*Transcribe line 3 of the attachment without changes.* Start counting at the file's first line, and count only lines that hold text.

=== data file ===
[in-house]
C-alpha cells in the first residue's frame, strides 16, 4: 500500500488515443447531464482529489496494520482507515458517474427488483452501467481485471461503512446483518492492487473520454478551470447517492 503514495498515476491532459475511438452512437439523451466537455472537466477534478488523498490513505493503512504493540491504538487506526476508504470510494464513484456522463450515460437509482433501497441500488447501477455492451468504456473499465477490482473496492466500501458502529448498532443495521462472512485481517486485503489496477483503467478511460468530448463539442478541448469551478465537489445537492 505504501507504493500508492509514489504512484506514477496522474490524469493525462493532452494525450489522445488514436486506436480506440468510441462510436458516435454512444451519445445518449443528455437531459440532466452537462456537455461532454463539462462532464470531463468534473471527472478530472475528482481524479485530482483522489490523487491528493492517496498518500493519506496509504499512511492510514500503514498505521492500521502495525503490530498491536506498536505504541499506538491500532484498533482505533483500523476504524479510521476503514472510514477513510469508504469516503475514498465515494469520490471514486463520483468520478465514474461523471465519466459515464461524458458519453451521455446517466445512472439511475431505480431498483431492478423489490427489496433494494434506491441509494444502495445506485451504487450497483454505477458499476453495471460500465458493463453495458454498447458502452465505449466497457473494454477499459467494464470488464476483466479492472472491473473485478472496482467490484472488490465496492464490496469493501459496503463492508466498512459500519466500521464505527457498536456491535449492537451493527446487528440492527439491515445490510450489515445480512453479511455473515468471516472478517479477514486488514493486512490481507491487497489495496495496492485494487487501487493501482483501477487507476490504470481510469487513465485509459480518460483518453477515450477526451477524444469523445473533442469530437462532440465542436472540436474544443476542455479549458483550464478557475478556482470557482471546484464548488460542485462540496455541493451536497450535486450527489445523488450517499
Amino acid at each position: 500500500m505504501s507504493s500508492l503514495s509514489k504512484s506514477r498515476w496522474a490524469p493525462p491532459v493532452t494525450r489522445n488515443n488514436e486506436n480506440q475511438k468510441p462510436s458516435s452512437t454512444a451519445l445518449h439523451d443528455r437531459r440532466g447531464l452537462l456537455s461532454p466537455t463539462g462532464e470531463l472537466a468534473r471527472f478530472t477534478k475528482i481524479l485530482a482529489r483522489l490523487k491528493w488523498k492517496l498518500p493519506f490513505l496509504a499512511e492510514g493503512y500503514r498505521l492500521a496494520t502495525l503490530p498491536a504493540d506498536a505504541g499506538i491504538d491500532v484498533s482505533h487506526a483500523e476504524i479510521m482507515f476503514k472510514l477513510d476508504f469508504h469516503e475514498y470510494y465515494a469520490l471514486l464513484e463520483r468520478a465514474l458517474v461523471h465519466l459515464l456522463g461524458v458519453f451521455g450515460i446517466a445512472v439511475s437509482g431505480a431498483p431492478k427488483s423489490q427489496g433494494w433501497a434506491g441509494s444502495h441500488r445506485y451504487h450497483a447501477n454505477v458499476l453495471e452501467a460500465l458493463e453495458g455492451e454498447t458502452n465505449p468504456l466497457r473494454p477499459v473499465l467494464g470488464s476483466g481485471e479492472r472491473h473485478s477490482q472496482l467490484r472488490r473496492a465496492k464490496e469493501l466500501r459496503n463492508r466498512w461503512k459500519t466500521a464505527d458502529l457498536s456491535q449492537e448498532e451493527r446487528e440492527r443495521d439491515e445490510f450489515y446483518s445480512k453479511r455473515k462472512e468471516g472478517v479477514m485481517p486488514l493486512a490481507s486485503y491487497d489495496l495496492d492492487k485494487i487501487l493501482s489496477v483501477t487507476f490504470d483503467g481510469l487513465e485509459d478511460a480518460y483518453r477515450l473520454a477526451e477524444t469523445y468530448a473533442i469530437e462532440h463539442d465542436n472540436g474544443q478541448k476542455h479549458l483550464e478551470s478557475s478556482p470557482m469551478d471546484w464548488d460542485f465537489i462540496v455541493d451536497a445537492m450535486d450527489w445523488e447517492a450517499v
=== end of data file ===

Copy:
Amino acid at each position: 500500500m505504501s507504493s500508492l503514495s509514489k504512484s506514477r498515476w496522474a490524469p493525462p491532459v493532452t494525450r489522445n488515443n488514436e486506436n480506440q475511438k468510441p462510436s458516435s452512437t454512444a451519445l445518449h439523451d443528455r437531459r440532466g447531464l452537462l456537455s461532454p466537455t463539462g462532464e470531463l472537466a468534473r471527472f478530472t477534478k475528482i481524479l485530482a482529489r483522489l490523487k491528493w488523498k492517496l498518500p493519506f490513505l496509504a499512511e492510514g493503512y500503514r498505521l492500521a496494520t502495525l503490530p498491536a504493540d506498536a505504541g499506538i491504538d491500532v484498533s482505533h487506526a483500523e476504524i479510521m482507515f476503514k472510514l477513510d476508504f469508504h469516503e475514498y470510494y465515494a469520490l471514486l464513484e463520483r468520478a465514474l458517474v461523471h465519466l459515464l456522463g461524458v458519453f451521455g450515460i446517466a445512472v439511475s437509482g431505480a431498483p431492478k427488483s423489490q427489496g433494494w433501497a434506491g441509494s444502495h441500488r445506485y451504487h450497483a447501477n454505477v458499476l453495471e452501467a460500465l458493463e453495458g455492451e454498447t458502452n465505449p468504456l466497457r473494454p477499459v473499465l467494464g470488464s476483466g481485471e479492472r472491473h473485478s477490482q472496482l467490484r472488490r473496492a465496492k464490496e469493501l466500501r459496503n463492508r466498512w461503512k459500519t466500521a464505527d458502529l457498536s456491535q449492537e448498532e451493527r446487528e440492527r443495521d439491515e445490510f450489515y446483518s445480512k453479511r455473515k462472512e468471516g472478517v479477514m485481517p486488514l493486512a490481507s486485503y491487497d489495496l495496492d492492487k485494487i487501487l493501482s489496477v483501477t487507476f490504470d483503467g481510469l487513465e485509459d478511460a480518460y483518453r477515450l473520454a477526451e477524444t469523445y468530448a473533442i469530437e462532440h463539442d465542436n472540436g474544443q478541448k476542455h479549458l483550464e478551470s478557475s478556482p470557482m469551478d471546484w464548488d460542485f465537489i462540496v455541493d451536497a445537492m450535486d450527489w445523488e447517492a450517499v